Super Bowl Ads: Get Out the 3-D Glasses


Beer? Check. Chicken wings? Check. 3-D glasses? Check. Is everyone ready for Super Bowl Sunday?

Yes, it’s a historic moment for television, sports fans. Putting the III in Super Bowl XLIII, the very first commercial going into halftime will also be the first 3-D commercial in bowl history. It’s a 90-second trailer for DreamWorks Animation’s upcoming movie Monsters vs. Aliens. Viewers need a pair of 3-D glasses, which can be found for free at grocery and convenience stores nationwide. The stunt is a joint venture of DreamWorks and Pepsi, which is promoting its SoBe beverages in a follow-on 3-D ad later in the broadcast. (See the best and worst Super Bowl commercials of 2008.)

“We worked longer on this than anyone in the history of the Super Bowl — 4½ years!” says DreamWorks’ Jeffrey Katzenberg. (The 4½ years, by the way, is how long it took to make the whole movie, from which the trailer was taken.) “The last time someone has actually run more than a 60-second spot at the Super Bowl was when Nike did it in the mid-1990s. We wanted 90 seconds so we could take the time and try and tell a bit of a story.”

The pugnacious studio boss has been a tireless evangelist for 3-D, which he believes is the next big thing for Hollywood. The way he sees it, cinematic storytelling has undergone two sweeping technological changes thus far: the advent of talkies was the first, followed by the transition from black-and-white to color. He and other Hollywood luminaries, including James Cameron (who’s currently making Avatar, a live-action 3-D movie), believe that 3-D, when done properly, isn’t a zany retro gimmick but a narrative tool to pull movie watchers even deeper into the film — just like sound and color. (See the top 10 TV ads of 2008.)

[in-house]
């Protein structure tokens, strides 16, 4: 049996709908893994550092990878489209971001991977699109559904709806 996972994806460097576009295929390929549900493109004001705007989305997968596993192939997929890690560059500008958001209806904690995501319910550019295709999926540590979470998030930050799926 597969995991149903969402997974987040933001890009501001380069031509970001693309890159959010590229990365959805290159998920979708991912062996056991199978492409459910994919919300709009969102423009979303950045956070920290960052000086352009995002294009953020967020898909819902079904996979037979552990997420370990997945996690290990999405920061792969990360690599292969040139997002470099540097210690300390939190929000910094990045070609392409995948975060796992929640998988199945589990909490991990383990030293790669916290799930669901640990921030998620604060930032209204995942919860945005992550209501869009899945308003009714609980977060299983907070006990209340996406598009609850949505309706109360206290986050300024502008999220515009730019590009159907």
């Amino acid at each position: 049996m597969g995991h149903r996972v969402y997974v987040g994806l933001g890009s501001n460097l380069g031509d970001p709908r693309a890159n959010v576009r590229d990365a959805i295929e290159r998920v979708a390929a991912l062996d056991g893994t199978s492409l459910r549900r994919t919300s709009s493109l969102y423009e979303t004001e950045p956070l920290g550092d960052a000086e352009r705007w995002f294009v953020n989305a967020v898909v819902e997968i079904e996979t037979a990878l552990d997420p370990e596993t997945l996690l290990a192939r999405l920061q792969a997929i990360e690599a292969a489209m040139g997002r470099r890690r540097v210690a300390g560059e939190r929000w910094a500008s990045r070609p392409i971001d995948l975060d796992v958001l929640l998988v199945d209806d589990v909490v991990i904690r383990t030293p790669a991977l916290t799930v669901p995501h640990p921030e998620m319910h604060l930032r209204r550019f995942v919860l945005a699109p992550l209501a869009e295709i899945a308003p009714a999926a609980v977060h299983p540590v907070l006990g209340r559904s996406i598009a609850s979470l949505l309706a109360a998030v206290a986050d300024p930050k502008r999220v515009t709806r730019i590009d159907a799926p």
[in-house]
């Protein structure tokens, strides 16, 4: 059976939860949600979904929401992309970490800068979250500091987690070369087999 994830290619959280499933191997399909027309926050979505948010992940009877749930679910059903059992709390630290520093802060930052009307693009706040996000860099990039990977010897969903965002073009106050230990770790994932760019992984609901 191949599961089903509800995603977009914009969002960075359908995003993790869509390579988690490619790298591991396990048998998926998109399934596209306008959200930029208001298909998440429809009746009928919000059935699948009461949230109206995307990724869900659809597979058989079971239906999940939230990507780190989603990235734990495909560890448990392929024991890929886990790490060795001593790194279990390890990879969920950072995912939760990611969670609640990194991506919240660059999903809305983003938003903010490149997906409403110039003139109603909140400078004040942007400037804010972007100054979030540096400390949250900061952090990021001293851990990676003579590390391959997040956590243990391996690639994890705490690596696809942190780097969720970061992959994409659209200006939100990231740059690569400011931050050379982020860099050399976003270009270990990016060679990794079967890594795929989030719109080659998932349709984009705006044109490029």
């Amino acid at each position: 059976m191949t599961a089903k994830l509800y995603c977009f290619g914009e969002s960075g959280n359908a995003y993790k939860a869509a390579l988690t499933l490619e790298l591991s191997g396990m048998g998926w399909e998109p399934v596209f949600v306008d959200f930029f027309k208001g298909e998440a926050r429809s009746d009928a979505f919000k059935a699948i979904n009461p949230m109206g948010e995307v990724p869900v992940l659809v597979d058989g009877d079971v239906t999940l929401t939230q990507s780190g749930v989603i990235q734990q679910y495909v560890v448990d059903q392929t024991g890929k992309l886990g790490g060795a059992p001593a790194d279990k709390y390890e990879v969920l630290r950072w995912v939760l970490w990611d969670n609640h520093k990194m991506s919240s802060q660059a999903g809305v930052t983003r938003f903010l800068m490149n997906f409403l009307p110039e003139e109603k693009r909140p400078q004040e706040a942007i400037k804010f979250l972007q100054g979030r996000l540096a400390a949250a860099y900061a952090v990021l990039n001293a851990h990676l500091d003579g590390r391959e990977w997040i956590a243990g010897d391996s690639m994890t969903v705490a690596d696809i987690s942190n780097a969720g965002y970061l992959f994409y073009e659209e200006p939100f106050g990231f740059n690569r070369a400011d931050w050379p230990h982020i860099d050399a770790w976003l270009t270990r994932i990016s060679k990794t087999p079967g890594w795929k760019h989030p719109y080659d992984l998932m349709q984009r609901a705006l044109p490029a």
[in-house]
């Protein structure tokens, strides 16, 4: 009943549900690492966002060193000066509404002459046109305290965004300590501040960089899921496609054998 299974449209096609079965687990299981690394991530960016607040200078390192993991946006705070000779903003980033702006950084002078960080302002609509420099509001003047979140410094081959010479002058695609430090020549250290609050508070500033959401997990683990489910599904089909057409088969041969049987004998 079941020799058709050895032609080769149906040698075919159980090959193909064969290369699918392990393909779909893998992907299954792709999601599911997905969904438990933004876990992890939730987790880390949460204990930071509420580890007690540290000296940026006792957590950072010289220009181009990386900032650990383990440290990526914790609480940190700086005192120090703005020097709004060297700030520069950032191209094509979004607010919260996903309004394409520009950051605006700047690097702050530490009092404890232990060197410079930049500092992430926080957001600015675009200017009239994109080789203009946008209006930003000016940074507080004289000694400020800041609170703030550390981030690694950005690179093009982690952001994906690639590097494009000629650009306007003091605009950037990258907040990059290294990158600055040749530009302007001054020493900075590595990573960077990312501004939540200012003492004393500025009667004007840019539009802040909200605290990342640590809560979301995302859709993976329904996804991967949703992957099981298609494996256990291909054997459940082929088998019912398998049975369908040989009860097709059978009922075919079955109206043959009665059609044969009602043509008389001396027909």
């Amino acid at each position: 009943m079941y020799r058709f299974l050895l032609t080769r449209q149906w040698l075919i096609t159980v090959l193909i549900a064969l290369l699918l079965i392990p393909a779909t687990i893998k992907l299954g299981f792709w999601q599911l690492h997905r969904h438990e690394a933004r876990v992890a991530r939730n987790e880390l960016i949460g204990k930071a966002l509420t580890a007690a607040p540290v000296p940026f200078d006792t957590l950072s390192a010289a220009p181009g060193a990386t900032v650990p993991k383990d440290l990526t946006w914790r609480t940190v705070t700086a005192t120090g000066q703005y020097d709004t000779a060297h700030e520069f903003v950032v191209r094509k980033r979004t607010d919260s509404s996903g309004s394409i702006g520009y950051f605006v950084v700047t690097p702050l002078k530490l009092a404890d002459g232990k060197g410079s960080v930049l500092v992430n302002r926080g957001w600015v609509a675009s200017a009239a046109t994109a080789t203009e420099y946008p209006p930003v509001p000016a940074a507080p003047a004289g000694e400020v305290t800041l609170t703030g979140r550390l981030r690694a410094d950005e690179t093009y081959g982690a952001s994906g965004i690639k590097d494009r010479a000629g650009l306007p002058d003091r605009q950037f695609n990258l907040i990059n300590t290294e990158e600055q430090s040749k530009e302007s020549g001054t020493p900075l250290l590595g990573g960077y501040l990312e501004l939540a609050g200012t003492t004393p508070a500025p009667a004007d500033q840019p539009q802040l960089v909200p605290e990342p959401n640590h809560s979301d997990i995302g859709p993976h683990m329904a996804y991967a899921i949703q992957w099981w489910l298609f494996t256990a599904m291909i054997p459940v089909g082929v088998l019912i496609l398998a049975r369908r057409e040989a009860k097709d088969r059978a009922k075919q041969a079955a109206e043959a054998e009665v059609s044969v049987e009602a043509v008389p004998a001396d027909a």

A lot is riding on the success of Monsters, which is why DreamWorks is ponying up for the marketing blitz. Nearly five years ago, Katzenberg decided to put his money where his vision was and, starting with Monsters, committed to making all his company’s animation in 3-D from the outset. While Disney’s Pixar and others have also produced 3-D animation over the years, the special effect is typically added during postproduction. DreamWorks built its own 3-D-authoring software and hardware and, along with Intel and Hewlett-Packard, built a server farm that fills a room, floor to ceiling, the size of a small banquet hall. Among other tools, moviemakers there jury-rigged a video camera that allows the director to peer through it while moving and navigate through a virtual scene in real time. That helps him block scenes and understand how to use the Z-axis that adds the third dimension to film.

When Monsters is released in late March, it will be shown in nearly 1,500 movie theaters that have been equipped with a device that fits over a digital movie projector, converting its image to 3-D. Moviegoers will get disposable Polaroid glasses that look like sunglasses, making the 3-D effect far more engaging than it was with the old-fashioned red-cyan anaglyph cardboard glasses of the 1950s and ’60s. That said, the Super Bowl commercial (as well as Monday night’s episode of the NBC sitcom Chuck) is designed for TV broadcast and requires a setup that’s similar to anaglyph — a newer, higher-quality version called ColorCode. “It doesn’t bleed colors out the way the old anaglyph glasses did,” says Katzenberg. “But consider this a warm-up for the movie-theater experience, which, honestly, is 100 times higher quality than you could see on TV. This is like a Razor scooter compared to the Ferrari experience of seeing it in a theater.”

Katzenberg said Super Bowl viewers could still enjoy the commercials without the glasses: “If you don’t wear 3-D glasses and you have three beers, it’ll look like everything else you’re looking at.”